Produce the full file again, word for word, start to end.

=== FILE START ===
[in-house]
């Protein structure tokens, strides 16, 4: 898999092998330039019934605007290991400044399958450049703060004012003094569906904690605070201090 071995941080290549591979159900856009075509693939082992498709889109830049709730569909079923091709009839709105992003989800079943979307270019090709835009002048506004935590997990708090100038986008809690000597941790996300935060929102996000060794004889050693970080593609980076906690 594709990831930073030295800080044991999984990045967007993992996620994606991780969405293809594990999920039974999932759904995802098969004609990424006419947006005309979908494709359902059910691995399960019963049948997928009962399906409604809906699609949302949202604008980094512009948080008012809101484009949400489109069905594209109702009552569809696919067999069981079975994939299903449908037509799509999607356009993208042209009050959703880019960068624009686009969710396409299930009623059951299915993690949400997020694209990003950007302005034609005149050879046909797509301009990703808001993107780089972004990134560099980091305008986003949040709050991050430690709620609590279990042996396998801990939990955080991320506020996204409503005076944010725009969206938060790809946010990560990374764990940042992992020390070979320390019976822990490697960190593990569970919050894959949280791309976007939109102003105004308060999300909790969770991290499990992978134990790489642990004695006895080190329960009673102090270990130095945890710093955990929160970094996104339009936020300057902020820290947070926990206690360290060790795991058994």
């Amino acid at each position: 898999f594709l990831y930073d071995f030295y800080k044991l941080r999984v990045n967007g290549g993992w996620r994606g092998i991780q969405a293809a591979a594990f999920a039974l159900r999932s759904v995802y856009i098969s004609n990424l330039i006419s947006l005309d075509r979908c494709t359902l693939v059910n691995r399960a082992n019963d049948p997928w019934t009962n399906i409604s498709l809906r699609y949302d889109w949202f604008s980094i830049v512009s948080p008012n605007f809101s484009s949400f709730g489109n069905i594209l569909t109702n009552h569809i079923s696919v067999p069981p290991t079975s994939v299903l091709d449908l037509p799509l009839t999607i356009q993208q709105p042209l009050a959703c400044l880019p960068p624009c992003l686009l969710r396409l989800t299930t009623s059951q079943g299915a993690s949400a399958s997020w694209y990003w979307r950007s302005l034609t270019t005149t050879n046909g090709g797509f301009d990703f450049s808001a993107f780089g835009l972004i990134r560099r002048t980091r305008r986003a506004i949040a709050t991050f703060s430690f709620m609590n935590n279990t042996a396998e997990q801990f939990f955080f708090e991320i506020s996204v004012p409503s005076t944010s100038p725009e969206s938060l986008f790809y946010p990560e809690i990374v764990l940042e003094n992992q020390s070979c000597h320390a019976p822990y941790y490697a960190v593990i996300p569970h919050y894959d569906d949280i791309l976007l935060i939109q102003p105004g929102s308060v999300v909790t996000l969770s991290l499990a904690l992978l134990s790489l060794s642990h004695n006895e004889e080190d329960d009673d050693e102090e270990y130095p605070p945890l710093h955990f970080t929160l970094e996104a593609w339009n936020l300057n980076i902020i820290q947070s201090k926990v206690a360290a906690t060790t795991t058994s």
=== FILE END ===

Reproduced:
[in-house]
């Protein structure tokens, strides 16, 4: 898999092998330039019934605007290991400044399958450049703060004012003094569906904690605070201090 071995941080290549591979159900856009075509693939082992498709889109830049709730569909079923091709009839709105992003989800079943979307270019090709835009002048506004935590997990708090100038986008809690000597941790996300935060929102996000060794004889050693970080593609980076906690 594709990831930073030295800080044991999984990045967007993992996620994606991780969405293809594990999920039974999932759904995802098969004609990424006419947006005309979908494709359902059910691995399960019963049948997928009962399906409604809906699609949302949202604008980094512009948080008012809101484009949400489109069905594209109702009552569809696919067999069981079975994939299903449908037509799509999607356009993208042209009050959703880019960068624009686009969710396409299930009623059951299915993690949400997020694209990003950007302005034609005149050879046909797509301009990703808001993107780089972004990134560099980091305008986003949040709050991050430690709620609590279990042996396998801990939990955080991320506020996204409503005076944010725009969206938060790809946010990560990374764990940042992992020390070979320390019976822990490697960190593990569970919050894959949280791309976007939109102003105004308060999300909790969770991290499990992978134990790489642990004695006895080190329960009673102090270990130095945890710093955990929160970094996104339009936020300057902020820290947070926990206690360290060790795991058994």
């Amino acid at each position: 898999f594709l990831y930073d071995f030295y800080k044991l941080r999984v990045n967007g290549g993992w996620r994606g092998i991780q969405a293809a591979a594990f999920a039974l159900r999932s759904v995802y856009i098969s004609n990424l330039i006419s947006l005309d075509r979908c494709t359902l693939v059910n691995r399960a082992n019963d049948p997928w019934t009962n399906i409604s498709l809906r699609y949302d889109w949202f604008s980094i830049v512009s948080p008012n605007f809101s484009s949400f709730g489109n069905i594209l569909t109702n009552h569809i079923s696919v067999p069981p290991t079975s994939v299903l091709d449908l037509p799509l009839t999607i356009q993208q709105p042209l009050a959703c400044l880019p960068p624009c992003l686009l969710r396409l989800t299930t009623s059951q079943g299915a993690s949400a399958s997020w694209y990003w979307r950007s302005l034609t270019t005149t050879n046909g090709g797509f301009d990703f450049s808001a993107f780089g835009l972004i990134r560099r002048t980091r305008r986003a506004i949040a709050t991050f703060s430690f709620m609590n935590n279990t042996a396998e997990q801990f939990f955080f708090e991320i506020s996204v004012p409503s005076t944010s100038p725009e969206s938060l986008f790809y946010p990560e809690i990374v764990l940042e003094n992992q020390s070979c000597h320390a019976p822990y941790y490697a960190v593990i996300p569970h919050y894959d569906d949280i791309l976007l935060i939109q102003p105004g929102s308060v999300v909790t996000l969770s991290l499990a904690l992978l134990s790489l060794s642990h004695n006895e004889e080190d329960d009673d050693e102090e270990y130095p605070p945890l710093h955990f970080t929160l970094e996104a593609w339009n936020l300057n980076i902020i820290q947070s201090k926990v206690a360290a906690t060790t795991t058994s």